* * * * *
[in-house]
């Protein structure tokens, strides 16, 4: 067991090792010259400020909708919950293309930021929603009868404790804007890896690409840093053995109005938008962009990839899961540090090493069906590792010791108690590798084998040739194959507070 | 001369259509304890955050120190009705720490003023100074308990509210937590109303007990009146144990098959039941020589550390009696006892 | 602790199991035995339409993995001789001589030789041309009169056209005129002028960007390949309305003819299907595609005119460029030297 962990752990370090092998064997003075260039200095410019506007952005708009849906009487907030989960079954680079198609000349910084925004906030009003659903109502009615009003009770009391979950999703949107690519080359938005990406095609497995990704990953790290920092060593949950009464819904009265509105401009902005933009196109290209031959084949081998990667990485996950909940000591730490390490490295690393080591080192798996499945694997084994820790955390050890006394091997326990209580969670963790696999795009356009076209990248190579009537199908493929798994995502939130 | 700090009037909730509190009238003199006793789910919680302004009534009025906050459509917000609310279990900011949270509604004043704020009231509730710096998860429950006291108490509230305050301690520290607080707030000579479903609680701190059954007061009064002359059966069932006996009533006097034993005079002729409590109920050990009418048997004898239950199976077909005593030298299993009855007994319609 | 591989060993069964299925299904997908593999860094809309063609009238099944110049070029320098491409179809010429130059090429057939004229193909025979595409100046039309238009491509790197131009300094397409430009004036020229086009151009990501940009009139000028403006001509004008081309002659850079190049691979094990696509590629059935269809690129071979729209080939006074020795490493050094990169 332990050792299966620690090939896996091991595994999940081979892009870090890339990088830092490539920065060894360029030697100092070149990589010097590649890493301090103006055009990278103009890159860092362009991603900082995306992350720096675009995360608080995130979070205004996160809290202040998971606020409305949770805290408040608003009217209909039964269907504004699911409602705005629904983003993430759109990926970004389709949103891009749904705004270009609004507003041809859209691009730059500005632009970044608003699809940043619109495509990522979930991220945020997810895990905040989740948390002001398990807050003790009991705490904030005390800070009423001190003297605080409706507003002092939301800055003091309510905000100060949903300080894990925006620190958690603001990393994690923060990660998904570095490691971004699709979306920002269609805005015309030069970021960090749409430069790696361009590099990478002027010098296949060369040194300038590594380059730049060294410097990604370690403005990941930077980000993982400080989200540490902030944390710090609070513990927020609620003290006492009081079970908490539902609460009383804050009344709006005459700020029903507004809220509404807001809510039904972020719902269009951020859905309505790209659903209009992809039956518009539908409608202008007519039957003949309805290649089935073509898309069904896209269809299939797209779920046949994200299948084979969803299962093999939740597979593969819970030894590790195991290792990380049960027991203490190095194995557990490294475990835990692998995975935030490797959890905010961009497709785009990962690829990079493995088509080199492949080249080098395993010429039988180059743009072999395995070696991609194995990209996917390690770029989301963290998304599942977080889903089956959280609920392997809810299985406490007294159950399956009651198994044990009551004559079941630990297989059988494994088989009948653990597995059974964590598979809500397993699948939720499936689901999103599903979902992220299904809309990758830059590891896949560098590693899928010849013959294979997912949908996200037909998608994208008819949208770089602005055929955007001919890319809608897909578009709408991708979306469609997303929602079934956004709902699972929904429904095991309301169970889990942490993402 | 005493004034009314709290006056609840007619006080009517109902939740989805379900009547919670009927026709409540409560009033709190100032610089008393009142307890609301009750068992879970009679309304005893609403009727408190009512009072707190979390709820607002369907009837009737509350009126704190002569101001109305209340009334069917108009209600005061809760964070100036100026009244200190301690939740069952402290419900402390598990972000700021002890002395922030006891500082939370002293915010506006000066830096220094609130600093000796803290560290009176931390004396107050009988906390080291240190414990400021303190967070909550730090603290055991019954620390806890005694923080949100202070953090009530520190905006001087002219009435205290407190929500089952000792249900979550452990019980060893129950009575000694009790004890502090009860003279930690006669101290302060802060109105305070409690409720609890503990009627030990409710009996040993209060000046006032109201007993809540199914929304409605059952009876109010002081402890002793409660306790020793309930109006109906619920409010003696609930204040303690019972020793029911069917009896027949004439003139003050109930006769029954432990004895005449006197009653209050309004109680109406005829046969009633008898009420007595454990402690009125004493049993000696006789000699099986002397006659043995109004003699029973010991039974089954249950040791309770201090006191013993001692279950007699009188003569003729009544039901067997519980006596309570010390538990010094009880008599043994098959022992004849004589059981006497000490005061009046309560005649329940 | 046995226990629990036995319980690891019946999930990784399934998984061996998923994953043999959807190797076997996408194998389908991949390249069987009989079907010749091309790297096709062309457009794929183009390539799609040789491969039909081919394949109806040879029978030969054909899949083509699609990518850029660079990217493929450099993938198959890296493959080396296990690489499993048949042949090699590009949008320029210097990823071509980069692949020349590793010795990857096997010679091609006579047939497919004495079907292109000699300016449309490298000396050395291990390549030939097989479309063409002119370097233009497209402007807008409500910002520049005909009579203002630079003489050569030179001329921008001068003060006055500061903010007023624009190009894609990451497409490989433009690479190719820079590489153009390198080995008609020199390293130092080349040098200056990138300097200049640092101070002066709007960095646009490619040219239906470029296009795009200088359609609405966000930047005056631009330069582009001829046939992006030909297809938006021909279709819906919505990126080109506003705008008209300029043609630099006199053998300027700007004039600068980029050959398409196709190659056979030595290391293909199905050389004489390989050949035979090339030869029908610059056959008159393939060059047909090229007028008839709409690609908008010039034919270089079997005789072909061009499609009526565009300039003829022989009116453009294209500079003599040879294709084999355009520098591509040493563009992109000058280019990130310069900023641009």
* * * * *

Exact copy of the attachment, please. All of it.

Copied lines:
[in-house]
């Protein structure tokens, strides 16, 4: 067991090792010259400020909708919950293309930021929603009868404790804007890896690409840093053995109005938008962009990839899961540090090493069906590792010791108690590798084998040739194959507070 | 001369259509304890955050120190009705720490003023100074308990509210937590109303007990009146144990098959039941020589550390009696006892 | 602790199991035995339409993995001789001589030789041309009169056209005129002028960007390949309305003819299907595609005119460029030297 962990752990370090092998064997003075260039200095410019506007952005708009849906009487907030989960079954680079198609000349910084925004906030009003659903109502009615009003009770009391979950999703949107690519080359938005990406095609497995990704990953790290920092060593949950009464819904009265509105401009902005933009196109290209031959084949081998990667990485996950909940000591730490390490490295690393080591080192798996499945694997084994820790955390050890006394091997326990209580969670963790696999795009356009076209990248190579009537199908493929798994995502939130 | 700090009037909730509190009238003199006793789910919680302004009534009025906050459509917000609310279990900011949270509604004043704020009231509730710096998860429950006291108490509230305050301690520290607080707030000579479903609680701190059954007061009064002359059966069932006996009533006097034993005079002729409590109920050990009418048997004898239950199976077909005593030298299993009855007994319609 | 591989060993069964299925299904997908593999860094809309063609009238099944110049070029320098491409179809010429130059090429057939004229193909025979595409100046039309238009491509790197131009300094397409430009004036020229086009151009990501940009009139000028403006001509004008081309002659850079190049691979094990696509590629059935269809690129071979729209080939006074020795490493050094990169 332990050792299966620690090939896996091991595994999940081979892009870090890339990088830092490539920065060894360029030697100092070149990589010097590649890493301090103006055009990278103009890159860092362009991603900082995306992350720096675009995360608080995130979070205004996160809290202040998971606020409305949770805290408040608003009217209909039964269907504004699911409602705005629904983003993430759109990926970004389709949103891009749904705004270009609004507003041809859209691009730059500005632009970044608003699809940043619109495509990522979930991220945020997810895990905040989740948390002001398990807050003790009991705490904030005390800070009423001190003297605080409706507003002092939301800055003091309510905000100060949903300080894990925006620190958690603001990393994690923060990660998904570095490691971004699709979306920002269609805005015309030069970021960090749409430069790696361009590099990478002027010098296949060369040194300038590594380059730049060294410097990604370690403005990941930077980000993982400080989200540490902030944390710090609070513990927020609620003290006492009081079970908490539902609460009383804050009344709006005459700020029903507004809220509404807001809510039904972020719902269009951020859905309505790209659903209009992809039956518009539908409608202008007519039957003949309805290649089935073509898309069904896209269809299939797209779920046949994200299948084979969803299962093999939740597979593969819970030894590790195991290792990380049960027991203490190095194995557990490294475990835990692998995975935030490797959890905010961009497709785009990962690829990079493995088509080199492949080249080098395993010429039988180059743009072999395995070696991609194995990209996917390690770029989301963290998304599942977080889903089956959280609920392997809810299985406490007294159950399956009651198994044990009551004559079941630990297989059988494994088989009948653990597995059974964590598979809500397993699948939720499936689901999103599903979902992220299904809309990758830059590891896949560098590693899928010849013959294979997912949908996200037909998608994208008819949208770089602005055929955007001919890319809608897909578009709408991708979306469609997303929602079934956004709902699972929904429904095991309301169970889990942490993402 | 005493004034009314709290006056609840007619006080009517109902939740989805379900009547919670009927026709409540409560009033709190100032610089008393009142307890609301009750068992879970009679309304005893609403009727408190009512009072707190979390709820607002369907009837009737509350009126704190002569101001109305209340009334069917108009209600005061809760964070100036100026009244200190301690939740069952402290419900402390598990972000700021002890002395922030006891500082939370002293915010506006000066830096220094609130600093000796803290560290009176931390004396107050009988906390080291240190414990400021303190967070909550730090603290055991019954620390806890005694923080949100202070953090009530520190905006001087002219009435205290407190929500089952000792249900979550452990019980060893129950009575000694009790004890502090009860003279930690006669101290302060802060109105305070409690409720609890503990009627030990409710009996040993209060000046006032109201007993809540199914929304409605059952009876109010002081402890002793409660306790020793309930109006109906619920409010003696609930204040303690019972020793029911069917009896027949004439003139003050109930006769029954432990004895005449006197009653209050309004109680109406005829046969009633008898009420007595454990402690009125004493049993000696006789000699099986002397006659043995109004003699029973010991039974089954249950040791309770201090006191013993001692279950007699009188003569003729009544039901067997519980006596309570010390538990010094009880008599043994098959022992004849004589059981006497000490005061009046309560005649329940 | 046995226990629990036995319980690891019946999930990784399934998984061996998923994953043999959807190797076997996408194998389908991949390249069987009989079907010749091309790297096709062309457009794929183009390539799609040789491969039909081919394949109806040879029978030969054909899949083509699609990518850029660079990217493929450099993938198959890296493959080396296990690489499993048949042949090699590009949008320029210097990823071509980069692949020349590793010795990857096997010679091609006579047939497919004495079907292109000699300016449309490298000396050395291990390549030939097989479309063409002119370097233009497209402007807008409500910002520049005909009579203002630079003489050569030179001329921008001068003060006055500061903010007023624009190009894609990451497409490989433009690479190719820079590489153009390198080995008609020199390293130092080349040098200056990138300097200049640092101070002066709007960095646009490619040219239906470029296009795009200088359609609405966000930047005056631009330069582009001829046939992006030909297809938006021909279709819906919505990126080109506003705008008209300029043609630099006199053998300027700007004039600068980029050959398409196709190659056979030595290391293909199905050389004489390989050949035979090339030869029908610059056959008159393939060059047909090229007028008839709409690609908008010039034919270089079997005789072909061009499609009526565009300039003829022989009116453009294209500079003599040879294709084999355009520098591509040493563009992109000058280019990130310069900023641009």